A lecturer introduces a group of teenage schoolchildren to the study of psychology be re-enacting an infamous 1970s social experiment; by Anne Goodwin.
TEACHER: Let's get going then. Green - grass, shoe, box, hat. Answer, please.
TEACHER: Correct. Next one: Fish - hand, pie, walk, slow. Answer, please.
Stella shepherds her troupe into the classroom and closes the door. She struts to the front and pretends to check the papers on her clipboard while she watches how the sixth formers select their seats. As expected, they mostly congregate towards the back of the room. Only two of the group, a slouching red-haired boy with a complexion more acne than skin and a poised young woman with ironed-straight hair and perfect makeup, brave the front row. Stella marvels at the varying manifestations of late adolescence: he with all the social graces of a thirteen-year-old, while she could quite easily pass for twenty-five. She sighs as the boy struggles to manoeuvre the clip-on desk into place. The more he tries the more complicated he seems to find it. It reminds her of a scene from one of those excruciating Laurel and Hardy films that her grandmother used to find so amusing.
"For God's sake can somebody help him before he wrecks the furniture," she says.
The boy sits, as helpless as a baby in a highchair, while the sophisticated girl flicks back her hair and leans across to twist his table into position.
"Right, let's get on. My name is Stella Sanderson and I'm a PhD student here in the psychology department. This is the part of the open day where you get to do a real experiment. In our group we're going to be researching paired-associate learning. Now, I need two volunteers..."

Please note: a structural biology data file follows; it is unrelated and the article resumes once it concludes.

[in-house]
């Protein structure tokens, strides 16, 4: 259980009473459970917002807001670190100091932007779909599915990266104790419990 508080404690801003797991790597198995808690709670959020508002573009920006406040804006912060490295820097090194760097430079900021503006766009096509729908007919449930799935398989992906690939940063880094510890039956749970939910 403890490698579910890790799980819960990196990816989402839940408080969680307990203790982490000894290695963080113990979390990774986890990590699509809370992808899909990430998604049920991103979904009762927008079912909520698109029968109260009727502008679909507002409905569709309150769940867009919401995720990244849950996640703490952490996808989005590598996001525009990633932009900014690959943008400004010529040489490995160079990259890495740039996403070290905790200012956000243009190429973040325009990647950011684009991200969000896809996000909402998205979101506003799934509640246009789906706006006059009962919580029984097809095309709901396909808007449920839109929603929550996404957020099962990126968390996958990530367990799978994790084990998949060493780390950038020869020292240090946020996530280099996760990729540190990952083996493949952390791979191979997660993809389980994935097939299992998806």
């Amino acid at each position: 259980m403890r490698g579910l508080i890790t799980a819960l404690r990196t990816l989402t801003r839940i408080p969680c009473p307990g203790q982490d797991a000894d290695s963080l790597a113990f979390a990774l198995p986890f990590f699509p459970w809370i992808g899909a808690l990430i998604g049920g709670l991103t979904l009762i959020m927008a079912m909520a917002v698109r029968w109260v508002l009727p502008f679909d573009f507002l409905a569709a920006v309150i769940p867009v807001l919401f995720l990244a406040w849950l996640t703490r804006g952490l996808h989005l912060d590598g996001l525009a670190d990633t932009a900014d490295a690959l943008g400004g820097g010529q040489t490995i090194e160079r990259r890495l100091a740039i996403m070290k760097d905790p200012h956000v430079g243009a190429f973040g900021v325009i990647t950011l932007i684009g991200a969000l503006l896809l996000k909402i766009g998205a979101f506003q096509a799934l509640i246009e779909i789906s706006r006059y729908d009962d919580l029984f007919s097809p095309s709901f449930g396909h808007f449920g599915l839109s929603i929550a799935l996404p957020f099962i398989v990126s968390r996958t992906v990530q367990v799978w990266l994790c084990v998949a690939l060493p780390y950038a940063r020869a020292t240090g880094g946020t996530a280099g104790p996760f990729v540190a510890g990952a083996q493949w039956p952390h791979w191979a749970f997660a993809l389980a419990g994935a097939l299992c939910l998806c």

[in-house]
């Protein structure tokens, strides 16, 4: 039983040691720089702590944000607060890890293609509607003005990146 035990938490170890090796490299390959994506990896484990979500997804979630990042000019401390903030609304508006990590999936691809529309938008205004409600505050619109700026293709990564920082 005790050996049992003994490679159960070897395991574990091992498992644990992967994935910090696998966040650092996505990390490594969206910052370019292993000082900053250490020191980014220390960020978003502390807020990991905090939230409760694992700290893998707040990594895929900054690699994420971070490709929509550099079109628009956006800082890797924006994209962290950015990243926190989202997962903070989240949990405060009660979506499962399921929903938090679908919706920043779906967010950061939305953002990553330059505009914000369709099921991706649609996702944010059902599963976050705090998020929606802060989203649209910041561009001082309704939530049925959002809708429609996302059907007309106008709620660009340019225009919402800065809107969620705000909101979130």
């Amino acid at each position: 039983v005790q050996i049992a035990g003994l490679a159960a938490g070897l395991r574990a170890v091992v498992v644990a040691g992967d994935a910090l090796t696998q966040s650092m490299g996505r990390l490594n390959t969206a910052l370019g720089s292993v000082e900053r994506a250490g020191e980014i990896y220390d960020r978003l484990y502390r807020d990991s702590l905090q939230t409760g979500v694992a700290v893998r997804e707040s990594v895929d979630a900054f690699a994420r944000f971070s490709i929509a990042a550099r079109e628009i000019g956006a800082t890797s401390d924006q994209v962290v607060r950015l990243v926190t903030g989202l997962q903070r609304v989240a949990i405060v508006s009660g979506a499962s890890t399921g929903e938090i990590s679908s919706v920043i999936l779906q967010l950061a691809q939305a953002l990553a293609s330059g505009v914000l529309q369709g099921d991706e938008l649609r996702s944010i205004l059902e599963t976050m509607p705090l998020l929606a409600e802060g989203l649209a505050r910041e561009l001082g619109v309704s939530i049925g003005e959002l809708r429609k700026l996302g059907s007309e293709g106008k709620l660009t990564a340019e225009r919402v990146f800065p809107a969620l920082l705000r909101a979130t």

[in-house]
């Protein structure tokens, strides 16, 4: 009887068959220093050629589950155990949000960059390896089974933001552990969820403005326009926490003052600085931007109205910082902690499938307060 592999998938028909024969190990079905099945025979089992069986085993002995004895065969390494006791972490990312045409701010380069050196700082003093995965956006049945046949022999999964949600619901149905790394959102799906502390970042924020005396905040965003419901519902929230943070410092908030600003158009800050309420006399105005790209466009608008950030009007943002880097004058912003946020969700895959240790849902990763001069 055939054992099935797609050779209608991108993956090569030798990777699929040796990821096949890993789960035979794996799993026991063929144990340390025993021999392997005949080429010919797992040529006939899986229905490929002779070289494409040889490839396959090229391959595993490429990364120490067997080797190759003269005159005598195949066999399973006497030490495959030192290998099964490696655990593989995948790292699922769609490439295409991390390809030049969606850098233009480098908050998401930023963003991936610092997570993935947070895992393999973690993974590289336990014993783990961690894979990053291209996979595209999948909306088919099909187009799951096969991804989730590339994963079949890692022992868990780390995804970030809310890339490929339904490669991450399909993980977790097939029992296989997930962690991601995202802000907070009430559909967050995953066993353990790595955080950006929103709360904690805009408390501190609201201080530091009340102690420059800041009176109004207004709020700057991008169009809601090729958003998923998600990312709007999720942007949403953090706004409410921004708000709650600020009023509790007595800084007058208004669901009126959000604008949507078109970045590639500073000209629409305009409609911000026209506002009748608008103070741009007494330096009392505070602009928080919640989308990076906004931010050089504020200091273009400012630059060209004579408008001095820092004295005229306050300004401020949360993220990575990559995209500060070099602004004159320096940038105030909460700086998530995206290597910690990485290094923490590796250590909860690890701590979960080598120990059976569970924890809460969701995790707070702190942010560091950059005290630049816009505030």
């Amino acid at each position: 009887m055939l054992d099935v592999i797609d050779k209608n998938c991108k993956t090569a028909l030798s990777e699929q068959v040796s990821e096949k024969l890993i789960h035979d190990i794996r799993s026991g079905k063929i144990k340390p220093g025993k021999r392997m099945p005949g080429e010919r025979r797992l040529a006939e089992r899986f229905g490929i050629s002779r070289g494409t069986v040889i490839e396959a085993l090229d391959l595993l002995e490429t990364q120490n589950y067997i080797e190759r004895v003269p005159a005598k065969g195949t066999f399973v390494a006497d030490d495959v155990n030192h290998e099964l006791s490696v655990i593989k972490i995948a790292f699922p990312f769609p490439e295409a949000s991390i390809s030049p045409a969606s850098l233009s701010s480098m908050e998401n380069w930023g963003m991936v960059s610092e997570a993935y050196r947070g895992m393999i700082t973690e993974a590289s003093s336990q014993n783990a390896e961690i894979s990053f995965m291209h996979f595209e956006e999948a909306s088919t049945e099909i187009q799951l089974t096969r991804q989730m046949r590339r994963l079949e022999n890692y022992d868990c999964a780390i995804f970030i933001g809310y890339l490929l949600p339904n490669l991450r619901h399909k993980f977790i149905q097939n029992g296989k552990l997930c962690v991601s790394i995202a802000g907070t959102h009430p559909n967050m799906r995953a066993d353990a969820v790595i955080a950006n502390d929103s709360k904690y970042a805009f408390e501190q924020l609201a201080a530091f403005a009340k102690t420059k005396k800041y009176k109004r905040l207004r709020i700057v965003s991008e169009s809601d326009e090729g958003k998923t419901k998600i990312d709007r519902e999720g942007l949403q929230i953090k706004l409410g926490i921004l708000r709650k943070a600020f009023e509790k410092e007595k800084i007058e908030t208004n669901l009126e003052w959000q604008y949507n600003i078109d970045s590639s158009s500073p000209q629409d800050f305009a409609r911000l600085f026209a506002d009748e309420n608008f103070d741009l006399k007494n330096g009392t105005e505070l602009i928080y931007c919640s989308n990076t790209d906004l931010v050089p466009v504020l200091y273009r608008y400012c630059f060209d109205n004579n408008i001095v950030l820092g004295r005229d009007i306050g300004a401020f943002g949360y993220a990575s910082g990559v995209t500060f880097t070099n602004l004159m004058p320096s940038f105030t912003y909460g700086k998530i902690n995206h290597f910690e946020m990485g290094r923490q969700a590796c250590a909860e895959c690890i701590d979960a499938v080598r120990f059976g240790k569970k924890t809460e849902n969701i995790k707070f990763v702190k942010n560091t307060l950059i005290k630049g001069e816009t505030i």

A girl in a back-to-front baseball cap raises her hand.
"It says here on the programme we're supposed to do a personality test."
Stella shrugs. "If you want to use your time here filling in a form that you could just as easily download at home from the Internet, then that's up to you. You're quite welcome to go and join one of the other groups." She pauses, while the whole group stares at the baseball-cap girl squirming in her seat. "Or you can stay here and learn some real psychology."
"Some of us have already done learning theory at A-level," whines a podgy girl from the back row.
"Fine," says Stella. "If you already know everything about how human beings function, I can't see why you're bothering to apply for a degree. In fact, I'm surprised you haven't gone straight for the job of head of department."
Several of the students snigger, and the podgy girl bites her lip.
Stella glances around the room, smiling from one uncertain face to the next. "Hey, relax! The very first thing you need to succeed in psychology is an inquiring mind. Question everything. You're right to be sceptical." She swings her left arm round and theatrically examines her watch. "Except that we've only got an hour so if we are going to do the experiment we'd better move on."
TEACHER: Wrong. The answer is slow. Fifteen volts. Next one. Nice - day, bull, shout, new. Answer, please.
"As those of you who have had the privilege of studying A-level will already know," says Stella, with a nod towards the podgy girl at the back, "psychologists have developed several theories to explain how people learn. One theory is that people learn things correctly by being punished for making a mistake..."